On July 14th, as part of our learning series on “Emerging Issues”, the GNI held its fourth call on the topic of account deactivation and content removal by platforms that host user-generated content. Both GNI members and external participants from industry, civil society, the investor community, and other sectors participated in the discussion.
During the call, participants offered feedback on a draft report on principles and practices related to account deactivation and content removal. The report was developed by the Center for Democracy & Technology (CDT) and the Berkman Center in collaboration with other GNI participants.
Overview of the Issue
Whether intentionally or not, private entities assume a primary role in policing the ‘networked public sphere,’ and the online channels through which citizens increasingly exercise their rights to free expression and association. Platform operators are often faced with challenging decisions regarding content removal or account deactivation, which, even when valid or reasonable, may have costly implications for the human rights of users, especially activists.
Notes from our last call in this series describe the issue in more detail and can be found here.
GNI Executive Director Susan Morgan began the call with a description of our work to date on the issue. Jillian York then briefly highlighted three key issues that she has encountered in her research and that are addressed in the draft report: the need for clear Terms of Service, the need for mechanisms to prevent the abuse of the community reporting tools that are used to inform decisions to take down content, and the need for transparent appeals processes.
Caroline Nolan of the Berkman Center and Erica Newland of CDT then introduced the draft report on principles and practices related to account deactivation and content removal, which offers recommendations for both companies and users who are engaged with the creation and policing of user-generated content. The report is an outgrowth of the GNI’s Emerging Issues learning series, builds on the work and input of participants in the series, and is complementary to a number of international efforts focused on guiding principles and rights-sensitive practices for companies, including the Protect, Respect, and Remedy framework created by John Ruggie, the United Nations Special Representative of the Secretary General on transnational corporations and other business enterprises and the OECD’s “Guidelines for Multinational Enterprises -Recommendations for responsible business conduct in a global context.”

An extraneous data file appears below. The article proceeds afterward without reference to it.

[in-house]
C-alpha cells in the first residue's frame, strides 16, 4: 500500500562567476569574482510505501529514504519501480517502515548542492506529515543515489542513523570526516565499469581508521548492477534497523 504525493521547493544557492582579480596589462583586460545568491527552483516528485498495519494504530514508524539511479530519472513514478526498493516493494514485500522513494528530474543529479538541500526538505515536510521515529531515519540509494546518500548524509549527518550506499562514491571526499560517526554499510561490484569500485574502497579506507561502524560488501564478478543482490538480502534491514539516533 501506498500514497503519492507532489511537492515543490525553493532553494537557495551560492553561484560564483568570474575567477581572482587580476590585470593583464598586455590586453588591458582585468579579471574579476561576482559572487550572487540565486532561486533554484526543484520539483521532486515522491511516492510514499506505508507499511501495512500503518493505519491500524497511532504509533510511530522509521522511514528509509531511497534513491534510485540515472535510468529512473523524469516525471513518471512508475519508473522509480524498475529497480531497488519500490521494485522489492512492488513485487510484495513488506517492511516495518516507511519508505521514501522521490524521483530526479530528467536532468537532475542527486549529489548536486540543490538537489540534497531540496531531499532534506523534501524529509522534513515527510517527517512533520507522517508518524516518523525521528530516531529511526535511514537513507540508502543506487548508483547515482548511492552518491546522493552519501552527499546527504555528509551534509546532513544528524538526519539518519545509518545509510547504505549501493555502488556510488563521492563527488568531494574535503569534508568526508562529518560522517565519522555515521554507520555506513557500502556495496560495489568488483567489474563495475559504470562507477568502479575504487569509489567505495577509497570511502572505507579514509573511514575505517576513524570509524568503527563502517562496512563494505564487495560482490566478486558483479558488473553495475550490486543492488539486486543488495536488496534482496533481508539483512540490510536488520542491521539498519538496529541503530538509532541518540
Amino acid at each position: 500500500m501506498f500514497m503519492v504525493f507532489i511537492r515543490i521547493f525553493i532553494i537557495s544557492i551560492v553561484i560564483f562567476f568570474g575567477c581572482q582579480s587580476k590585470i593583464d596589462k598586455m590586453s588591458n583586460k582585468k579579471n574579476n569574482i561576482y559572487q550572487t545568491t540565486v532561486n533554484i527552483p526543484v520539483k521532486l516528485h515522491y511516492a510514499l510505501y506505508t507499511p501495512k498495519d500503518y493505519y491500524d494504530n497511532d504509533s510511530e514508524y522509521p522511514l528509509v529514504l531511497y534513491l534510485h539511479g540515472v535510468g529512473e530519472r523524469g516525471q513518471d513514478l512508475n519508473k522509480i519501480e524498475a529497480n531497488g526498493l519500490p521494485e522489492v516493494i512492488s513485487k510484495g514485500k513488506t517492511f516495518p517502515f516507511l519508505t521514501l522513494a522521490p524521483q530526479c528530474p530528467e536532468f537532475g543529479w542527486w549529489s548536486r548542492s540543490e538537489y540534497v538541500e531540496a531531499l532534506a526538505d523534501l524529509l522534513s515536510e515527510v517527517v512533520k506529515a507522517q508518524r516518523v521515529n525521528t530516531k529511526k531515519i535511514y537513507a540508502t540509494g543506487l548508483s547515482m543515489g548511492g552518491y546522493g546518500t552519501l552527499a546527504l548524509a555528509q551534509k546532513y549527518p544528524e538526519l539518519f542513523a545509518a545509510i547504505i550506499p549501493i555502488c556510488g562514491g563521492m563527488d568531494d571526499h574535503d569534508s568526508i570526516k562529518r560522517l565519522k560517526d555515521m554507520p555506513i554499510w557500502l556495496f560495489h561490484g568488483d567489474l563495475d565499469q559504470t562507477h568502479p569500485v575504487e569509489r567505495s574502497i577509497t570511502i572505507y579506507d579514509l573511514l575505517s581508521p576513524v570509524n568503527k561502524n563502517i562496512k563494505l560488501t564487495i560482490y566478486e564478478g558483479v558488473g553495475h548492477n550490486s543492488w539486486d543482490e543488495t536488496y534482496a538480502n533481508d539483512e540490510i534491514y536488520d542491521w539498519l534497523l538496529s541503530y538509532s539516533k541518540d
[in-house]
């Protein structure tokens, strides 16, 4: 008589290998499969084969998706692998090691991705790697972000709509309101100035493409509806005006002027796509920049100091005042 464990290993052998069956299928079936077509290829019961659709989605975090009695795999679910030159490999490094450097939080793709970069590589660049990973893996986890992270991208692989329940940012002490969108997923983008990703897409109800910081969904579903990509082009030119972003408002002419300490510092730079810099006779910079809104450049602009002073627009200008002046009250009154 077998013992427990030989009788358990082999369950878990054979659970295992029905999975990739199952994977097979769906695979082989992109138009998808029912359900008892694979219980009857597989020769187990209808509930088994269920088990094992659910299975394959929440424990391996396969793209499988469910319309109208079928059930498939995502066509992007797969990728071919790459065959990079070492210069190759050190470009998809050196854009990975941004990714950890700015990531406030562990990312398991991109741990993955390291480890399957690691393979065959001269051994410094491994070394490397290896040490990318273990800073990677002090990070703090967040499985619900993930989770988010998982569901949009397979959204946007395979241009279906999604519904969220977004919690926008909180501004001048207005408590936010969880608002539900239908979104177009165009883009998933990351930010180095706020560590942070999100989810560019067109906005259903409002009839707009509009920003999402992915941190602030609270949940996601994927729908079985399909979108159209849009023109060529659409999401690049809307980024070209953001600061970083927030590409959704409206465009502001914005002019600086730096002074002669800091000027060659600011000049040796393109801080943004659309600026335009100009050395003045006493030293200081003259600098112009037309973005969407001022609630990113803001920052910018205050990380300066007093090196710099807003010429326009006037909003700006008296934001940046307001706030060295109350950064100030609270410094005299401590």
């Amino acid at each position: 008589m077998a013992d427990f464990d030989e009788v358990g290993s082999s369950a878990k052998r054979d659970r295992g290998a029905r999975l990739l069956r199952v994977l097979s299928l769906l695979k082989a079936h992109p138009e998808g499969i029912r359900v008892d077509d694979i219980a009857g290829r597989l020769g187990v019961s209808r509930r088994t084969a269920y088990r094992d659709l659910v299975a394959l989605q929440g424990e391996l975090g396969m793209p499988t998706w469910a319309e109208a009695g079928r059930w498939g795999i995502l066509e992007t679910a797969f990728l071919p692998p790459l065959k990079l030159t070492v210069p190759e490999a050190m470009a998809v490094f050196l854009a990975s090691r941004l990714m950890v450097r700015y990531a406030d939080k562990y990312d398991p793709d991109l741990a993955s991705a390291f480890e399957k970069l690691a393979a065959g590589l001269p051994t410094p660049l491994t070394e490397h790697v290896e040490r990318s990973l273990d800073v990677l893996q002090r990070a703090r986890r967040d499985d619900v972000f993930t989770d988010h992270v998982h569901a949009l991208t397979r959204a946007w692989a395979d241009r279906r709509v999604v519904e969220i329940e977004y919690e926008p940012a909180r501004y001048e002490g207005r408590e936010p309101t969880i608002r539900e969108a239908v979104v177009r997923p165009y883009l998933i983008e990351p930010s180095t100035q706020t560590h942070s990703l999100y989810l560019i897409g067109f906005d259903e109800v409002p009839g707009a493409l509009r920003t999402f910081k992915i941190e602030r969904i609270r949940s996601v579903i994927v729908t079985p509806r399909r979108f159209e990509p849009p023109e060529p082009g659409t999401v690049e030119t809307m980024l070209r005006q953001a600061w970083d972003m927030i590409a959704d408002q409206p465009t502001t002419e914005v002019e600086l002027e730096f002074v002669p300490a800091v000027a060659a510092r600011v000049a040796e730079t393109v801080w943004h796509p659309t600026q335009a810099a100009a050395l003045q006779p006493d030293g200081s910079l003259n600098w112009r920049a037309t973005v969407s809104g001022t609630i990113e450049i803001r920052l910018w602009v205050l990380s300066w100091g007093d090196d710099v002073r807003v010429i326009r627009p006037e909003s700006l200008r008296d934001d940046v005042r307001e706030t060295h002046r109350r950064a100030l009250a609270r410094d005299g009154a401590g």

During the open discussion, participants offered a number of suggestions for consideration, future research, and exploration. These recommendations touched on a wide range of issues, including: scalability (both up and down); concerns that translation efforts might create new jurisdictional hooks for platforms; the implications of “real name” policies for activists; how to expand and improve user education programs; the benefits and risks of transparency around the number of takedown requests; and the legal constraints in different countries that may limit a platform’s ability to engage in escalation processes. Recommendations will be incorporated into the final draft of the document.